Sir David Adjaye

Sir David Adjaye

Impact in Architecture Award

Sir David Adjaye OBE is recognized as a leading architect of his generation. Adjaye was born in Tanzania to Ghanaian parents and his influences range from contemporary art, music and science to African art forms and the civic life of cities. In 1994 he set up his first office, where his ingenious use of materials and his sculptural ability established him as an architect with an artist’s sensibility and vision.

He reformed his studio as Adjaye Associates in 2000 and immediately won several prestigious commissions. In Oslo he designed the Nobel Peace Centre in the shell of a disused railway station (completed in 2005).
In London his design for the Whitechapel Idea Store pioneered a new approach to the provision of information services (2005). Later projects in London included the Stephen Lawrence Centre, with teaching and community spaces (2007), Rivington Place, an exhibition venue and resource centre (2007), and the Bernie Grant Centre for the performing arts (2007). He is currently working on a pair of major redevelopment projects in the city – One Berkeley (ongoing), a £600 million scheme in the prestigious Piccadilly area; and 5 Strand (ongoing), a mixed-use residential scheme adjacent to the iconic Traflagar Square.

In the United States, Adjaye is recognized as the lead designer for the $540 million Smithsonian Institute National Museum of African American History and Culture, which opened in fall 2016 on the National Mall in Washington DC. He has also designed the Museum of Contemporary Art in Denver (2007), two public libraries in Washington DC (2012), and a mixed-use social housing, museum and child education scheme in New York’s Sugar Hill (2015). Adjaye’s US office is currently working on the new home for The Studio Museum in Harlem (ongoing), the Ruby City building for the Linda Pace Foundation, and a luxury residential tower in lower Manhattan (ongoing).

Adjaye Associates now has offices in London, New York and Accra, with projects throughout the world. These include the Moscow School of Management Skolkovo (2010), the Aishti Foundation shopping and cultural complex in Beirut (2015), and the Alara concept store in Lagos (2014).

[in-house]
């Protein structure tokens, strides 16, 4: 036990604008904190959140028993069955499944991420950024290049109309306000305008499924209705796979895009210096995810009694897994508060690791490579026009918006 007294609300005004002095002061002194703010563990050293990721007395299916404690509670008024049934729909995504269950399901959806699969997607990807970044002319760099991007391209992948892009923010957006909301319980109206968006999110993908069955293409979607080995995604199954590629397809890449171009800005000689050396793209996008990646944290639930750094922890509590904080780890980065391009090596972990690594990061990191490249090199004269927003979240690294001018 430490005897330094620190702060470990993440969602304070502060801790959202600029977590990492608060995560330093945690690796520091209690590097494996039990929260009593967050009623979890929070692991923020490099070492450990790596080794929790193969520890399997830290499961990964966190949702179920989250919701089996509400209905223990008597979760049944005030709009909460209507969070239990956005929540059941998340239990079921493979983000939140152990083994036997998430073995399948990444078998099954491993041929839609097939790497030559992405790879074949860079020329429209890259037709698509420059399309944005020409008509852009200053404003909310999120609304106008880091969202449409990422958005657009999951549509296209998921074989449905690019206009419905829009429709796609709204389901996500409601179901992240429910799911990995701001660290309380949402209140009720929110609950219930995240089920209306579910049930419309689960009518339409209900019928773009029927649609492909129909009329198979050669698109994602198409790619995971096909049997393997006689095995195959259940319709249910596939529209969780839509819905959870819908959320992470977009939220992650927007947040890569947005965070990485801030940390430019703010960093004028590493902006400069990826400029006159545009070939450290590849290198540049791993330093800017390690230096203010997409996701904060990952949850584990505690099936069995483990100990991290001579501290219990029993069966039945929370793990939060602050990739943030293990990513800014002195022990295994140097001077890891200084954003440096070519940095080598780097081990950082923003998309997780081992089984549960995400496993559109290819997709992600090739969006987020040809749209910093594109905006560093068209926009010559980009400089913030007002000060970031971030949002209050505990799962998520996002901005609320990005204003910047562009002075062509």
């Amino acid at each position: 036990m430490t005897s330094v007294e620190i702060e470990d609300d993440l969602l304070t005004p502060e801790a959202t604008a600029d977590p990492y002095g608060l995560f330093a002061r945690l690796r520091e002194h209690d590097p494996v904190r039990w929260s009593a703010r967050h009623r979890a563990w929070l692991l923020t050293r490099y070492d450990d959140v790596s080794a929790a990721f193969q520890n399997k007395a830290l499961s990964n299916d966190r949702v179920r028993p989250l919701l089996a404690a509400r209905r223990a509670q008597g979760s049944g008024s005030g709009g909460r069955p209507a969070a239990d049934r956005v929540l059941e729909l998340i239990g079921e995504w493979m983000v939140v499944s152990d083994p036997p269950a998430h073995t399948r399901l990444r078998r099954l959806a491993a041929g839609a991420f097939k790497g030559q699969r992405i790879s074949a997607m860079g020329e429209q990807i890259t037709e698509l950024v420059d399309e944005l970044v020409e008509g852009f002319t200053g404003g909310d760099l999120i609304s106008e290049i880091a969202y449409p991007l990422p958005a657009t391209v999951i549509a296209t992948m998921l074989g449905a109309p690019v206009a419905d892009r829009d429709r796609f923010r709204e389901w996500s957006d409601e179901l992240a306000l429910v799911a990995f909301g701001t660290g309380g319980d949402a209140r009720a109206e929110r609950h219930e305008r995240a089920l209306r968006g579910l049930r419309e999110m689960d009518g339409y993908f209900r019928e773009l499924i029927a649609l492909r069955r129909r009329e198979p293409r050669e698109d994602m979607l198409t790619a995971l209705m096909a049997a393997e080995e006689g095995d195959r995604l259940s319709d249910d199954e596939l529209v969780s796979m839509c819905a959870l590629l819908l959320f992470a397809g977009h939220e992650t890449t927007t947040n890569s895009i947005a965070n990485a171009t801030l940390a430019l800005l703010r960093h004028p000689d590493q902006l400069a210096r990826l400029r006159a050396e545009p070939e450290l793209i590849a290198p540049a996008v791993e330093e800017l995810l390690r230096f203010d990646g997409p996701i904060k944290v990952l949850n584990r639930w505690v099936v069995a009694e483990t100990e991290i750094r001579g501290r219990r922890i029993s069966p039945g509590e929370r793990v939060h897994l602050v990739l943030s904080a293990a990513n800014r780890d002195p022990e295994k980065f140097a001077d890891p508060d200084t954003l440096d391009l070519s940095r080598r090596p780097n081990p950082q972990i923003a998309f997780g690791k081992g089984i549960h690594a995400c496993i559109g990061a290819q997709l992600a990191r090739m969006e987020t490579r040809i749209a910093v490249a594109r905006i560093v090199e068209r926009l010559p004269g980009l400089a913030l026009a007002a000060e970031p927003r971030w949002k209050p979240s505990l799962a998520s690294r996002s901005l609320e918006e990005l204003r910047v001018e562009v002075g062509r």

Adjaye frequently collaborates with contemporary artists on art and installation projects. Examples include The Upper Room, with thirteen paintings by Chris Ofili (2002), Within Reach, a second installation with Ofili in the British pavilion at the Venice Biennale (2003), and the Thyssen-Bornemisza Art for the 21st Century Pavilion that was designed to show a projection work by Olafur Eliasson, Your Black Horizon, at the 2005 Venice Biennale. The Upper Room is now in the permanent collection of Tate Britain. Adjaye recently collaborated with Okwui Enwezor on the design of the 56th Venice Art Biennale (2015).

Adjaye has taught at the Royal College of Art, where he had previously studied, and at the Architectural Association School in London, and has held distinguished professorships at the universities of Pennsylvania, Yale and Princeton. He is currently the John C. Portman Design Critic in Architecture at Harvard. In 2016, he was knighted by Her Majesty the Queen for services to architecture, following the award of his OBE in 2007. He was also the 2016 recipient of the Panerai London Design Medal – the London Design Festival’s the highest accolade – and the Eugene McDermott Award in the Arts at MIT. He was awarded the Design Miami/ Year of the Artist title in 2011, the Wall Street Journal Innovator Award in 2013 and named Britain’s Most Influential Black Person in 2012 by Powerlist.

The material from Adjaye’s ten-year study of the capital cities of Africa was shown in Urban Africa, an exhibition at the Design Museum, London (2010) and published as African Metropolitan Architecture (New York, 2011, and as Adjaye Africa Architecture, London, 2011). He was the artistic director of GEO- graphics: A map of art practices in Africa, past and present, a major exhibition at the Centre for Fine Arts, Brussels (2010). An exhibition of his architectural work, David Adjaye: Output, was held at Gallery MA, Tokyo (2010). In 2015, a major retrospective exhibition of his work to date was held at Haus der Kunst in Munich and the Art Institute of Chicago.

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